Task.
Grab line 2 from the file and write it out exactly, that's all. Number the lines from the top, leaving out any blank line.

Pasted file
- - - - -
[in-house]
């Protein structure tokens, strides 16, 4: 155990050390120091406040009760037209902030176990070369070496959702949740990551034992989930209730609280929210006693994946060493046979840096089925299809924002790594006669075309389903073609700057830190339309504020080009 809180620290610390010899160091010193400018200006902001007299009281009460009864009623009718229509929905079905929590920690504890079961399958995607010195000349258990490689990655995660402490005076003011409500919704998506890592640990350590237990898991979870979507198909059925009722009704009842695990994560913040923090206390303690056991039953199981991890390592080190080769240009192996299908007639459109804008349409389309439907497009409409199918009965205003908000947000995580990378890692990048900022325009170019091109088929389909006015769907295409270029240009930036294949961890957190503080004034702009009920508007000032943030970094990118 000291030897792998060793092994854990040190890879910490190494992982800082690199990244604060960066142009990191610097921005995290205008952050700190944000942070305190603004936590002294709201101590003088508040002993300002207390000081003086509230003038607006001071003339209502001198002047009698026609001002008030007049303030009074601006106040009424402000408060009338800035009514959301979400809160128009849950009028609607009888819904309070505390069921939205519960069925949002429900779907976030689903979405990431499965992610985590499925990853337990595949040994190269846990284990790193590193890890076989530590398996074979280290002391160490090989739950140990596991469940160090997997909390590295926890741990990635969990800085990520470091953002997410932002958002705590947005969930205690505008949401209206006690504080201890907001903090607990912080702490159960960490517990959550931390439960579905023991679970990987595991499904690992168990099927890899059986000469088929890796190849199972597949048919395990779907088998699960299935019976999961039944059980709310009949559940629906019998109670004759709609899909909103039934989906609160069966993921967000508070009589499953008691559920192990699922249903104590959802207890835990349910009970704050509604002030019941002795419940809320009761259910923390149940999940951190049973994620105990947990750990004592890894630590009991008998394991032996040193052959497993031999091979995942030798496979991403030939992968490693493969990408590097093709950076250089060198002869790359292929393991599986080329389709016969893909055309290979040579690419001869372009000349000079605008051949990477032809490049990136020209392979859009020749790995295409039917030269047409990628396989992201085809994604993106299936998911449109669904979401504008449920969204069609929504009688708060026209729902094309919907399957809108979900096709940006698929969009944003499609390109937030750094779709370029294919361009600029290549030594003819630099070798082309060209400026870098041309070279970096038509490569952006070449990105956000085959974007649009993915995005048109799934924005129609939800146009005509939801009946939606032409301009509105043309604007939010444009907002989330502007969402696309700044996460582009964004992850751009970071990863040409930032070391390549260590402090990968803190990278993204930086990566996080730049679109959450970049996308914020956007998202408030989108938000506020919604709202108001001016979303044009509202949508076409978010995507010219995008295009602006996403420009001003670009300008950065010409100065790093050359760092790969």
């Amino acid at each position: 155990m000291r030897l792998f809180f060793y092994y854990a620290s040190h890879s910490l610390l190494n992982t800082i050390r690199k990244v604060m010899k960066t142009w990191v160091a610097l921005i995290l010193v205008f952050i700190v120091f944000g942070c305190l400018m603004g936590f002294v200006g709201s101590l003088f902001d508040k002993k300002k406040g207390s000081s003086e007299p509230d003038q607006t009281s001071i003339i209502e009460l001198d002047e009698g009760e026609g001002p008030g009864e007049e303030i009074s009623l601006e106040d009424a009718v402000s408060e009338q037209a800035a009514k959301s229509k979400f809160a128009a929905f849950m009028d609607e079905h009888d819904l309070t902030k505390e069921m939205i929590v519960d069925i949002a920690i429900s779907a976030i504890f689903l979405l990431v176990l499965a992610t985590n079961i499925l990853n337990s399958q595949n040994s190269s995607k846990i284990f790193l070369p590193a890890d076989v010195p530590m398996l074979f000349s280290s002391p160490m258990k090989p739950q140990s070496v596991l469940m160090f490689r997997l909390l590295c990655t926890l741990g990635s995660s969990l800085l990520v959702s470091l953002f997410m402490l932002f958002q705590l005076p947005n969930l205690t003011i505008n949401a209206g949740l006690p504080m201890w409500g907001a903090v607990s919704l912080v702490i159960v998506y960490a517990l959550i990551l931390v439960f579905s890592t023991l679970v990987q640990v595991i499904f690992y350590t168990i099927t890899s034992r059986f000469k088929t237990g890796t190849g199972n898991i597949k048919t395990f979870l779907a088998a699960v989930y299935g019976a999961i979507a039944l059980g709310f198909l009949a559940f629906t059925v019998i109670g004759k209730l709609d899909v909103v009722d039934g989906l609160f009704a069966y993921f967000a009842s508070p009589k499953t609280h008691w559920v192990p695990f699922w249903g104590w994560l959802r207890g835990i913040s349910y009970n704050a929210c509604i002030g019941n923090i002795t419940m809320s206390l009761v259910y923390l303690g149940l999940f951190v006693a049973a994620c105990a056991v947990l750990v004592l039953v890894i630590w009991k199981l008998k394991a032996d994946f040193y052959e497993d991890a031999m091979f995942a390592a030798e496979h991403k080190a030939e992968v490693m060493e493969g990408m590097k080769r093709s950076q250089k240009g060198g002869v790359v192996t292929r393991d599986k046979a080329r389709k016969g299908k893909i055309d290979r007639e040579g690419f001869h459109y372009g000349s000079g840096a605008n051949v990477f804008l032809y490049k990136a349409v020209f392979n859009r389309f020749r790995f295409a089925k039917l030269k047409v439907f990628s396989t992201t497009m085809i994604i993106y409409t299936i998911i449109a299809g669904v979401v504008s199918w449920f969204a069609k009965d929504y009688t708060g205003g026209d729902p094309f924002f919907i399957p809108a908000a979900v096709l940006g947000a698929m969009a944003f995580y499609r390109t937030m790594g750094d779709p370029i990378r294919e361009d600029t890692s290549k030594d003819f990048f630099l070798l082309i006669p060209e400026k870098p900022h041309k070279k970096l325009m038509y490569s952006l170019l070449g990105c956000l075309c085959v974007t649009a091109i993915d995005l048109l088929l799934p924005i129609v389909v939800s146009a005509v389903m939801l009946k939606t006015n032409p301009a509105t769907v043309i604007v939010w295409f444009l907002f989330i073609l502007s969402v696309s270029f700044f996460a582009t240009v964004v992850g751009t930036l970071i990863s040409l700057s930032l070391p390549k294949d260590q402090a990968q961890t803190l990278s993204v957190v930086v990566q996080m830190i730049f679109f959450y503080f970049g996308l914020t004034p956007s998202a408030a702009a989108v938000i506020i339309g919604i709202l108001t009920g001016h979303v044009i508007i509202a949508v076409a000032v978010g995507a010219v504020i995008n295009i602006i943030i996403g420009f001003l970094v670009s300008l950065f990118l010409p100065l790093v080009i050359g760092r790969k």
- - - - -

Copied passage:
């Protein structure tokens, strides 16, 4: 155990050390120091406040009760037209902030176990070369070496959702949740990551034992989930209730609280929210006693994946060493046979840096089925299809924002790594006669075309389903073609700057830190339309504020080009 809180620290610390010899160091010193400018200006902001007299009281009460009864009623009718229509929905079905929590920690504890079961399958995607010195000349258990490689990655995660402490005076003011409500919704998506890592640990350590237990898991979870979507198909059925009722009704009842695990994560913040923090206390303690056991039953199981991890390592080190080769240009192996299908007639459109804008349409389309439907497009409409199918009965205003908000947000995580990378890692990048900022325009170019091109088929389909006015769907295409270029240009930036294949961890957190503080004034702009009920508007000032943030970094990118 000291030897792998060793092994854990040190890879910490190494992982800082690199990244604060960066142009990191610097921005995290205008952050700190944000942070305190603004936590002294709201101590003088508040002993300002207390000081003086509230003038607006001071003339209502001198002047009698026609001002008030007049303030009074601006106040009424402000408060009338800035009514959301979400809160128009849950009028609607009888819904309070505390069921939205519960069925949002429900779907976030689903979405990431499965992610985590499925990853337990595949040994190269846990284990790193590193890890076989530590398996074979280290002391160490090989739950140990596991469940160090997997909390590295926890741990990635969990800085990520470091953002997410932002958002705590947005969930205690505008949401209206006690504080201890907001903090607990912080702490159960960490517990959550931390439960579905023991679970990987595991499904690992168990099927890899059986000469088929890796190849199972597949048919395990779907088998699960299935019976999961039944059980709310009949559940629906019998109670004759709609899909909103039934989906609160069966993921967000508070009589499953008691559920192990699922249903104590959802207890835990349910009970704050509604002030019941002795419940809320009761259910923390149940999940951190049973994620105990947990750990004592890894630590009991008998394991032996040193052959497993031999091979995942030798496979991403030939992968490693493969990408590097093709950076250089060198002869790359292929393991599986080329389709016969893909055309290979040579690419001869372009000349000079605008051949990477032809490049990136020209392979859009020749790995295409039917030269047409990628396989992201085809994604993106299936998911449109669904979401504008449920969204069609929504009688708060026209729902094309919907399957809108979900096709940006698929969009944003499609390109937030750094779709370029294919361009600029290549030594003819630099070798082309060209400026870098041309070279970096038509490569952006070449990105956000085959974007649009993915995005048109799934924005129609939800146009005509939801009946939606032409301009509105043309604007939010444009907002989330502007969402696309700044996460582009964004992850751009970071990863040409930032070391390549260590402090990968803190990278993204930086990566996080730049679109959450970049996308914020956007998202408030989108938000506020919604709202108001001016979303044009509202949508076409978010995507010219995008295009602006996403420009001003670009300008950065010409100065790093050359760092790969």